Taiwanese-style ground pork?
- muimi07 Feb 1, 2007 11:46 AM
My husband and I always order the same thing whenever we go to our favorite local Taiwanese tea shop -- fried pork chop rice plate. The rice usually has this yummy ground pork mixture on it. I know zilch about Taiwanese cooking so I was wondering if anyone could help enlighten me on this? It seems to be a Taiwanese staple; I see it everywhere. Any hints on how to replicate it at home would be much appreciated!
I make this at home, but it does taste a little different from restaurant varieties... as usual. :P I'll give you a very general idea on how I make it... for an actual recipe, try searching for 魯肉飯 (in Chinese), or possibly by pronunciation "lu rou".
Ground pork (estimate 1 lb)
Shallots, finely chopped (estimate 2 or 3 whole shallots = 4 or 6 pieces?)
Dried black mushrooms (not sure what they're called... available in Asian markets) (estimate 3?)
Five-spice powder or lu bao (seasoning packet like a tea bag, used for making items with this kind of flavor, like lu dan, the kind of egg you probably get with the rice plates)
Black mushrooms need to be soaked in hot water until soft. Then either chop them or slice in small thin slices.
Heat oil (just enough to coat pan) in the pan and add shallots. Cook until you can really smell the shallot; shallots should be lightly browned. Add the ground pork and cook while stirring until almost brown. Add black mushrooms and continue cooking until meat is brown. Add about 3:2 ratio of soy sauce and water, just enough to cover pork mass with liquid. Add the seasoning bag. Cover pan and cook until there is barely any liquid left (stir occasionally and take in the aroma). If using five-spice powder, generously add spice after some of hte liquid has boiled down. Basically season to taste.
If that makes any sense at all, I hope you enjoy the outcome. Sorry it's not complete in any way... hope you can find a recipe that works for you!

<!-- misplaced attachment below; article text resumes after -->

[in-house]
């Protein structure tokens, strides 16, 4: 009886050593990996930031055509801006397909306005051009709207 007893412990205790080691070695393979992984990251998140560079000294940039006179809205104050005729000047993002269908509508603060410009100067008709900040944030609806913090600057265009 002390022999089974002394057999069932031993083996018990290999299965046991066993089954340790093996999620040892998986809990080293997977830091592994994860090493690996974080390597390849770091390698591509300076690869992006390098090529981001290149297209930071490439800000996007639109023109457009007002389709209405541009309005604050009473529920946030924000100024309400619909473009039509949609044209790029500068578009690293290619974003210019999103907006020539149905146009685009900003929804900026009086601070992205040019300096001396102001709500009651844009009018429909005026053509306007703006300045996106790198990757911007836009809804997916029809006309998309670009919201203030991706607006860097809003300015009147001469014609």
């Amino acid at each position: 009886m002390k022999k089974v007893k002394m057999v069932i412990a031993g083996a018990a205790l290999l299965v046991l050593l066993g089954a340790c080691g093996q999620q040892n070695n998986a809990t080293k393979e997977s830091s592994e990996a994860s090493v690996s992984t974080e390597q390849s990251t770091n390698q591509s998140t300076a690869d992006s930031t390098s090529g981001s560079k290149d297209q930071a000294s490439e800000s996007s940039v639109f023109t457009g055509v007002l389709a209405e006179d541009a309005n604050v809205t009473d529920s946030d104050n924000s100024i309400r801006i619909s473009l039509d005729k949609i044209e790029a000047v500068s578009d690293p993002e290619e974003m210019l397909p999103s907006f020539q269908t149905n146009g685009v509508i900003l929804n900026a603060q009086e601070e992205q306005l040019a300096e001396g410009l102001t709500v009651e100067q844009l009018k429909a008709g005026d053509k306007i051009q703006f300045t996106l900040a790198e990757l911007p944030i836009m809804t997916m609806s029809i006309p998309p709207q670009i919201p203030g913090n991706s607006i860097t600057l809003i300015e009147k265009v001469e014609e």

My recipe is similar. These are VERY rough porportions I'm pulling from memory, so leave yourself room to tweak (that is, add less of everything and add more as you go to be safe).
1 lb ground pork
1/2 cup soy sauce
2 heaping tablespoons brown sugar (or any sugar)
3 star anise
1/2 cup dried deep fried shallots (you can find these in an Asian market; they look like tiny fried onions, sort of the color of fried chicken or Funnyuns). These make a big difference for me in terms of giving the pork the texture and flavor like in the restaurants.
2 tablespoons lard. If you want that sliky mouthfeel and are wondering how they do it, it's lard. My boyfriend never loved this pork until I added lard, and suddenly it was the best ro zao he'd ever tasted.
I use 2-4 chopped shitakes instead of wood ear, but it's a matter of preference.
Fry pork until mostly cooked through, add everything except the onions, simmer until pork is browned all the way through, taste and add more soy sauce or water as needed (I add a little salt if it needs more salt but not to be any darker), and then add the shallots. I like to add quite a lot. Simmer until right consistency.
Part of the reason those fried shallots are so instrumental is because they're usually fried in lard. My mom always had a hard time getting them in the States so they just ended up er....smuggling them over on trips back to Taiwan.
I have a feeling the cut of meat is improtant too. This dish is fantastic in Taiwanese food stalls, and my guess is that they use a much fattier cut of pork that they chop up and let bathe in the soy sauce mixture to let the flavors really seep into the meat. .